"Every bullet has its billet" according to Denisov though shouldn't that really be "evewy" and we can only be gwateful he didn't have to talk about wifles or cawtwidges.
So which battle was that then?
Or was it just a minor skirmish unworthy of a name?
I've read as far as Chapter 21 and the end of Part Two and feel quite please to have survived the first battle. I suppose it could have been much worse, in fact doubtless it will be before we're done, and at least Count Nikolai Rostov seems to have survived that contretemps with the enemy.
Poor Nikolai, fired with courage and then splat in the mud.
How did you all get on in the heat of strife?
I tried to keep you all in my sights but I think we may have been flung asunder once that flanking thing happened.
I'll admit to getting a little tangled in battle strategy whilst trying to keep sight of old friends and meet a few new ones and couldn't help but think here was Tolstoy telling like it was, as he may have witnessed it first hand in the Crimean War.
I thought this section did get off to a great start with the episode of the 'Wrong Coats' and the smart regiment that was actually required to look dishevelled, which had me lulled into a false sense of perhaps more Tolstoy humour to come, when in fact he quickly knuckled down to the serious business of war to balance the peace we had been enjoying. But he does thread in the humour, unless that is we're not supposed to laugh at speech defects and the widiculous ministwations and declawations of Vaska Denisov, witness to Nikolai's fears,
'At that instant the sun began to hide behind the clouds, and other stretchers came in view before Rostov. And the fear of death and of the stretchers, and love of the sun and of life, all merged into one feeling of sickening agitation....
'Well, fweind? So you've smelt powdah?...'
I was mindful of all those plaudits heaped on Tolstoy for War and Peace, including his ability to hover over the action one minute whilst quickly swooping into the minds of his characters the next, and without missing a beat, and that much became evident as I read. It is also well known that Tolstoy wanted to somehow convey the lived truth about history rather than some distorted fictional fabrication sanitised by the academics, and his methods for achieving this are already becoming clear.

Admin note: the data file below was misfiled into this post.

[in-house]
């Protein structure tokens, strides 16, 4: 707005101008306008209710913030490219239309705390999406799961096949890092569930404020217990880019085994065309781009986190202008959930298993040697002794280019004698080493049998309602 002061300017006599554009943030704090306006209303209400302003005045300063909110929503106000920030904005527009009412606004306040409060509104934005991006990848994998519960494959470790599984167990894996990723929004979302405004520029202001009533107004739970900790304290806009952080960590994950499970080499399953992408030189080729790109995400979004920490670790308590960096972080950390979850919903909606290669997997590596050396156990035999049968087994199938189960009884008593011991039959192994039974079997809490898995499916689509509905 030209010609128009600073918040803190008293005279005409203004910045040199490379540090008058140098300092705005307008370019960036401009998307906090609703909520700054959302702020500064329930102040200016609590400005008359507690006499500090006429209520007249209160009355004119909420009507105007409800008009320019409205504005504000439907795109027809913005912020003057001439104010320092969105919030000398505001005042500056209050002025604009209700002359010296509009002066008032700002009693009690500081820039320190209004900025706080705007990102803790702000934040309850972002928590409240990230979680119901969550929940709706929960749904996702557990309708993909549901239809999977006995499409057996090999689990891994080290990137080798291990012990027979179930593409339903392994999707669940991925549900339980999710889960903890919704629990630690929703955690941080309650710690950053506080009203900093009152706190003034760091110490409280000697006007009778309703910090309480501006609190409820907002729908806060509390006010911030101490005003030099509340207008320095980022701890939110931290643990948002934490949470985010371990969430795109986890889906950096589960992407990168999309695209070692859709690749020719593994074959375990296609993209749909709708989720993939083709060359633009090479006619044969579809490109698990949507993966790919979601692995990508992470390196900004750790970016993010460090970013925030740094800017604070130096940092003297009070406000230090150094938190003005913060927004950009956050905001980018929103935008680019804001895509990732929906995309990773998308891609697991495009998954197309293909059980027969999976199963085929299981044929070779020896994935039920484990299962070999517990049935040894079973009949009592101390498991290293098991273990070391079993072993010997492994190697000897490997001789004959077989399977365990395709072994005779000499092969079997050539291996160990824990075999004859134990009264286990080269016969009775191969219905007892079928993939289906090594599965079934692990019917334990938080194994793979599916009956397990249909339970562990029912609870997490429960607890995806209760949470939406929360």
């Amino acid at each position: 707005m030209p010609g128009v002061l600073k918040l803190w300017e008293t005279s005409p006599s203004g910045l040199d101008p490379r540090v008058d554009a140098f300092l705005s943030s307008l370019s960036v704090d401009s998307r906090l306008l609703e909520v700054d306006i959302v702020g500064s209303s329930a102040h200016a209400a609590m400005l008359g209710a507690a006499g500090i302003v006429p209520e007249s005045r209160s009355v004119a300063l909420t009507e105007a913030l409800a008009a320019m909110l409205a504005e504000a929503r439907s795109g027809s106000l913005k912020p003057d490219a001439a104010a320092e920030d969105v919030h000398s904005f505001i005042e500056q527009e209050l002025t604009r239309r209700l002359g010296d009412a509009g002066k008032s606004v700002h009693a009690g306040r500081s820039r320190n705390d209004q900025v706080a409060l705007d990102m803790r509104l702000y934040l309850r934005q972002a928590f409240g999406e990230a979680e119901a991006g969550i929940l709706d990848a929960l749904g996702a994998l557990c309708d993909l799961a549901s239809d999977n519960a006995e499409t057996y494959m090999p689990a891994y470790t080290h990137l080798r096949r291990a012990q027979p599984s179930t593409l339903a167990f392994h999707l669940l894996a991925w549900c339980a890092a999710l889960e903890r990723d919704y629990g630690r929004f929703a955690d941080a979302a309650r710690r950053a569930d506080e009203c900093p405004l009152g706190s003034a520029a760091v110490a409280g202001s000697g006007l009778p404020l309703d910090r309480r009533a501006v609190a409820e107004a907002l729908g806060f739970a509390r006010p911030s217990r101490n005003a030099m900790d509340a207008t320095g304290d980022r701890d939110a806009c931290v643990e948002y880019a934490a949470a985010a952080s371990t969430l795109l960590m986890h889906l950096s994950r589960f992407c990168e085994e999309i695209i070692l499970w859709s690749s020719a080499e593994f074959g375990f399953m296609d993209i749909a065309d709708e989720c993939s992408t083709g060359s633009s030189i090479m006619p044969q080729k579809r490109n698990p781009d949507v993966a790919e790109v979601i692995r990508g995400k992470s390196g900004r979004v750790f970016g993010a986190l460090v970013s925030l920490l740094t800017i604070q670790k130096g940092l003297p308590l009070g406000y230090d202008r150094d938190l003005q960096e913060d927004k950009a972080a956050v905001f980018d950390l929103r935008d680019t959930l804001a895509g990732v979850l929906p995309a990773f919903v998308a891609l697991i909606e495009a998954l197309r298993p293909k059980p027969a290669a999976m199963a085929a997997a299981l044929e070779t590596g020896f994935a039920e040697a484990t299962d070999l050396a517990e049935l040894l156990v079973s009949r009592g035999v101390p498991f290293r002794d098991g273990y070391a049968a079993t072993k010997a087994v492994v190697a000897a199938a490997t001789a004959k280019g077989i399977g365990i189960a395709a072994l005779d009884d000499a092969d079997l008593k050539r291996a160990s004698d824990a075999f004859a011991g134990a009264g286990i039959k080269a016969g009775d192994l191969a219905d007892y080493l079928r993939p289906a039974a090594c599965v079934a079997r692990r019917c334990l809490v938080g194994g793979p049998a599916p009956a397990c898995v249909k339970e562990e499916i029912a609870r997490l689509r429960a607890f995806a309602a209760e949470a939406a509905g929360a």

Orlando Figes (in his afterword to the Penguin-Briggs edition) flags up the way that history creates that distortion, with battle outcomes attributed to commanders rather than 'the random acts of the rank and file' and Tolstoy is clearly countering that approach with episodes various in this section. I'm thinking in particular about the bravery of Tushin and his men and Dolokhov's insistence that he is recognised and remembered for his bravery when all seemed lost.
Prince Andrei is a quickly changed man it would seem,
'Though not much time had passed since Prince Andrei left Russia, he had changed greatly during that period. In the expression of his face, in his walk, scarcely a trace was left of his former affected langour and indolence. He now looked like a man who has no time to think of the impression he makes on others, but is occupied with agreeable and interesting work...'
I felt for Andrei's excitement at sharing the news of the battle, swiftly followed by his crestfallen mood when it was received with that less than immediate sense of gladness he had anticipated.
So I'm feeling 'in' the loop, involved, interested and immersed in the book already, sticking with my 'read in one chunk' approach if I possibly can, which has thus far involved two afternoons in front of a very welcome fire.
I'm still reading the Maude's translation and occasionally comparing it with the Briggs which is the only other one I have, but I was also intrigued enough to look up some background to Aylmer and Louise Maude.To my surprise I discover they were both born in the 1850s and lived into the 1930s and knew Tolstoy as a friend and correspondent, and something else is becoming clear too.
I'm reading Russian-born Irene Nemirovksy again at the moment and had never quite understood what critics meant when they said of Suite Francaise, that she would have been the 'next Tolstoy'.
Now I see it.
With her ability to hover above the theatre of conflict whilst descending into the minds of her characters at will, and perhaps dare I say it... Irene even a little more astute for writing whilst in the very midst of the turmoil, without the advantage of historical perspective, nor the time and space to reflect on events or know of eventual outcomes, and all whilst feeling so seriously compromised by such a life-threatening situation.
And something also chimes in the way that Irene wrote by hand, all to be so diligently transcribed by her daughter so many years later,
because I'm also still feeling the love for poor Sonia handwriting War and Peace seven times from this...
Perhaps someone can tell me... are we in effect reading a Leo-Sonia joint effort?
Or is it a naive and heinous crime to even suggest such a thing?
Because I can't believe she didn't reconstruct the odd sentence here and there with a quick *tsk* about his spilt infinitives or something, or even added or subtracted a bit here and there... too much gore Leo...let's have a bit more emotion here.
Have translators gone back to Tolstoy's original manuscripts?
So that's enough from me, over to you Team Tolstoy, and I'm really excited to hear what you are making of War & Peace so far. I expect you will all have noticed much more than I have so I'll get the samovar hissing while you jot down your thoughts and I'll go and see if the Pelmeni are ready, yes we're having Siberian dumplings today.
For December 9th 2010 :: Book One - Part Three